Next year Neil Gaiman will be releasing his highly anticipated first full-length adult story since his 2007's Anansi Boys. For those who haven’t been keeping count, that’s eight long years. Gaiman fans can expect The Ocean at the End of the Lane to hit shelves June 18, 2013, and although the story clocks in at a mere 192 pages, putting it in novella territory, I predict it will be a complete and satisfying read.
If you’ve never opened up a Gaiman book or graphic novel before (maybe you have American Gods marked as “Want to Read” on Goodreads, or a friend has been bugging you for ages to borrow their collection of Sandman comics … ), know this: A Gaiman story will often involve a young protagonist, non-human characters and is often split between two distinct worlds. Gaiman pens fun, unique characters and his stories are adventures that aren’t held back by the weight of said characters, who typically rise up to take center stage. If I had to sum up your average Gaiman story (that statement in itself is kind of an oxymoron, but I digress …) in one word, it would be hopeful. They are truly stories that will resonate with readers emotionally.
The June 2013 release date for Gaiman’s upcoming story gives newcomers a chance to catch up by settling down with a few Gaiman titles, or, if your TBR pile is a monster, films based on Gaiman’s work. So, where to begin?
If you have time to dedicate to a few full-length stories, start with Neverwhere, a story that, like The Ocean at the End of the Lane, also stars a young female protagonist. When Richard Mayhew, a typical businessman with a dull life, helps a girl he finds bleeding on the street, she transports him into an alternate reality made up of a series of underground tunnels, called Neverwhere. Gaiman’s Stardust is also another must-read novel for those new to the author. An exceptional fantasy tale about a boy willing to do anything for the girl he loves, including give her a star from the sky. But on his quest to capture the star, he discovers that the world beyond their small village is a world full of things beyond the boy’s imagination — including Faeries! A word of advice: Avoid the 2007 film adaptation of this book, which includes a very unfortunate scene with Robert De Niro in drag.
But just because the film version of Stardust was a bust doesn’t mean that all film adaptations of Gaiman’s work are bad. If you don’t have time to commit to a full novel, try the film version of Gaiman’s Mirrormask. Produced by Jim Henson Pictures, this live action flick follows a young girl who’s sick of her family of circus performers and finds herself transported into a fantasy world where she must prevent the unique world from being taken over by evil shadows. (Noticing a theme among Gaiman’s work here?) Whether it be through book or film, tackling any of these stories is a surefire way to get you ready for Gaiman’s 2013 The Ocean at the End of the Lane.
Gaiman says this story is very "personal," and offers some details on his blog. Here’s the official back cover blurb:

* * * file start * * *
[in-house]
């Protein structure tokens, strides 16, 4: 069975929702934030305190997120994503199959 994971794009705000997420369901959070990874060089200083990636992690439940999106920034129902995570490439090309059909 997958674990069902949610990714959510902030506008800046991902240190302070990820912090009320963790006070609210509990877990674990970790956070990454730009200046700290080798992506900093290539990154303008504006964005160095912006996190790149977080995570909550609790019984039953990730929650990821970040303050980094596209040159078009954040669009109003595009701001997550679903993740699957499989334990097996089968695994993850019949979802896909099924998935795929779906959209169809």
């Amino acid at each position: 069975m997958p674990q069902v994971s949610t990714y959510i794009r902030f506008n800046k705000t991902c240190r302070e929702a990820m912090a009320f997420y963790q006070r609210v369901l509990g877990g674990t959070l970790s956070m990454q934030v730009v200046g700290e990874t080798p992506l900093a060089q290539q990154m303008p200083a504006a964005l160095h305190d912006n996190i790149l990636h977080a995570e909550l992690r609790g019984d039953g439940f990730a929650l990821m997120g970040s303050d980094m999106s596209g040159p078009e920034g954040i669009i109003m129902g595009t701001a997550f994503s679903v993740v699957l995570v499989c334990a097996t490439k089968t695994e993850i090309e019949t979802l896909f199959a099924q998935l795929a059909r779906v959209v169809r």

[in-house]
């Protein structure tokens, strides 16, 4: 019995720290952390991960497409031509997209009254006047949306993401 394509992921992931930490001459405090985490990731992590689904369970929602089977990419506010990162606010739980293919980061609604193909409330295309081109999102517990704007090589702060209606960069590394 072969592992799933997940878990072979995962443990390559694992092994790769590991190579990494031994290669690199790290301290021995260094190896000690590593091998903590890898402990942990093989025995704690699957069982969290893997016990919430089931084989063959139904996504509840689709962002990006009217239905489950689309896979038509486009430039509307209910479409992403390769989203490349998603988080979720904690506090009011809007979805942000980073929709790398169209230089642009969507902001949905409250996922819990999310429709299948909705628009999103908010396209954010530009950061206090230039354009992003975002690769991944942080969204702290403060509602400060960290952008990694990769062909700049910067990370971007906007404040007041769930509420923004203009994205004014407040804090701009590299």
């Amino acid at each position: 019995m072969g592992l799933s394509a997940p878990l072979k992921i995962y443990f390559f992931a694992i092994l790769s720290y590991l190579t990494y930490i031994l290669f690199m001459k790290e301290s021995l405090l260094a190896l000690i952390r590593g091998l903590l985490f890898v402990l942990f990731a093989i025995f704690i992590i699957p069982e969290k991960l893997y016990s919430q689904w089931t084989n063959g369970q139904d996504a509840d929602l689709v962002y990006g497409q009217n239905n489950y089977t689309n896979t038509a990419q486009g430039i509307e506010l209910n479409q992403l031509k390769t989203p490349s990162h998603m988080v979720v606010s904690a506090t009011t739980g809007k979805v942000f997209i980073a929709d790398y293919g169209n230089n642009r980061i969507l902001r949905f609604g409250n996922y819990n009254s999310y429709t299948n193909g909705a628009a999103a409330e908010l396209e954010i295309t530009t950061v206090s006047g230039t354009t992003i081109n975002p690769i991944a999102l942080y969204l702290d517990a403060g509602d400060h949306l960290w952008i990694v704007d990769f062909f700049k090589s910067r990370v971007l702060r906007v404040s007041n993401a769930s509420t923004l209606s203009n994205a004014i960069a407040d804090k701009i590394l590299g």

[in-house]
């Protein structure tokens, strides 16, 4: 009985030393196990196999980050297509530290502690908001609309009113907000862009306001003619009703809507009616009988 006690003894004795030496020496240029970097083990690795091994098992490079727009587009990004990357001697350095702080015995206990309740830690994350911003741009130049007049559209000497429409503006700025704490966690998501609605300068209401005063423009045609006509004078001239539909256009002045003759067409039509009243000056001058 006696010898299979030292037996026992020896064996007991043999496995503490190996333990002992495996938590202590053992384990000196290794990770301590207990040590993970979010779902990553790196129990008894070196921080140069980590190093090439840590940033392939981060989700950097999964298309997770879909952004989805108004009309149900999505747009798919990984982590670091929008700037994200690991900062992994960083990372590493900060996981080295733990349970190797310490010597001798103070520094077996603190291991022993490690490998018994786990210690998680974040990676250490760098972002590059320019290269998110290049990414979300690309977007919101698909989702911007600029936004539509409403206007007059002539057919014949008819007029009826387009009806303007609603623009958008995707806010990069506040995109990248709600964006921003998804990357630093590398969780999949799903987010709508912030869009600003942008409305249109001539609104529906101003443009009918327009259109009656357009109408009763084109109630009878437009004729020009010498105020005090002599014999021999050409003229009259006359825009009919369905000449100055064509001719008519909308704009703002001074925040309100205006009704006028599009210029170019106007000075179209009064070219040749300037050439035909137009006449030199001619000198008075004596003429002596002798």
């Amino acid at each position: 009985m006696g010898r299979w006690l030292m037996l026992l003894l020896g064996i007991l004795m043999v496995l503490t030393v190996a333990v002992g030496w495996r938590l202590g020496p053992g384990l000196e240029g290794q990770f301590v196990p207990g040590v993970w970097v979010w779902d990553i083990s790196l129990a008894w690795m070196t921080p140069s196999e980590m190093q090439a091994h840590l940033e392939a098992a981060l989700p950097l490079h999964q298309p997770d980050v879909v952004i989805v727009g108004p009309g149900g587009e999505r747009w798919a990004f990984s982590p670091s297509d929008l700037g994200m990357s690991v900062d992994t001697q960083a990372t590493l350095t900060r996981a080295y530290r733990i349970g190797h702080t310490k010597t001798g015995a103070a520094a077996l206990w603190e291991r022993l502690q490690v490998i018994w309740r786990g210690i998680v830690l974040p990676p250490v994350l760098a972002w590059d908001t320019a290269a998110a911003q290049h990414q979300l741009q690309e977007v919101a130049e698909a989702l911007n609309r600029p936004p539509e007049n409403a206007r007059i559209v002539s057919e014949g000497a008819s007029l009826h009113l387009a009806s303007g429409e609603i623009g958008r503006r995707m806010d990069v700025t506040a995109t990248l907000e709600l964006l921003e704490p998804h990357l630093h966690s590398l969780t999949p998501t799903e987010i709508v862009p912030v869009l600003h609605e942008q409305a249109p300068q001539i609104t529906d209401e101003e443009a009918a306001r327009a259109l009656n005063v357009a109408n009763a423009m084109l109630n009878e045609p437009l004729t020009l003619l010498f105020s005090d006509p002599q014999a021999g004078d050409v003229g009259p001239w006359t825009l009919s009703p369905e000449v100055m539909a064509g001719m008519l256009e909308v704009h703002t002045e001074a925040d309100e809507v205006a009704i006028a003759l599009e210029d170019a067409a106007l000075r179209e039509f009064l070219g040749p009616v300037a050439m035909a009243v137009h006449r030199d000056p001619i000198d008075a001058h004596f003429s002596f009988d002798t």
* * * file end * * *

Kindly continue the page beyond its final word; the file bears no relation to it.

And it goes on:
“They say you cannot go home again, and that is as true as a knife . . .”
A man returns to his childhood village seeking comfort in memories of his youth and the friend who long ago transformed his life.
Once upon a time in a rural English town, an eleven-year-old girl named Lettie Hempstock shows a little boy the most marvelous, dangerous, and outrageous things beyond his darkest imagination. But an ancient power has been disturbed, and now invasive creatures from beyond the known world are set loose. There is primal horror here, and menace unleashed—within the boy’s family and from the forces that have gathered to consume it.
Determined to have their way, these otherworldly beings will destroy a meddling little boy if he dares to get in the way. It will take calm, courage, and the cleverness of the extraordinary Hempstock women—Lettie, her mother, and her grandmother, to keep him alive. But his survival will come at an unexpected cost. . . .
Storytelling genius Neil Gaiman delivers a whimsical, imaginative, bittersweet, and at times deeply scary modern fantasy about fear, love, magic, sacrifice, and the power of stories to reveal and to protect us from the darkness inside—a moving, terrifying, and elegiac fable for every age.
We can also make some predictions about the story based on the cover. Much like many of Gaiman’s previous stories, which are usually split between two worlds, the girl submerged under icy water can be interpreted as either rising to the surface or sinking to the bottom. The chunks of ice that stud the water’s surface, paired with the girl’s sparse clothing, also tell us that this story might have an unusual setting (and that the girl pictured is very chilly). Additionally, with the cover’s fresh, cool tones and overall design, this story doesn’t exactly scream “fantasy.” The cover looks like one that would appeal to mainstream readers as well as genre fans.
So what do you think of the cover? What are you hoping Gaiman delivers with The Ocean at the End of the Lane? And what’s your favorite Gaiman story? Let me know in the comments!
You can expect The Ocean at the End of the Lane to hit shelves June 18, 2013. For more genre news and coverage, visit our Everything Science Fiction & Fantasy Page!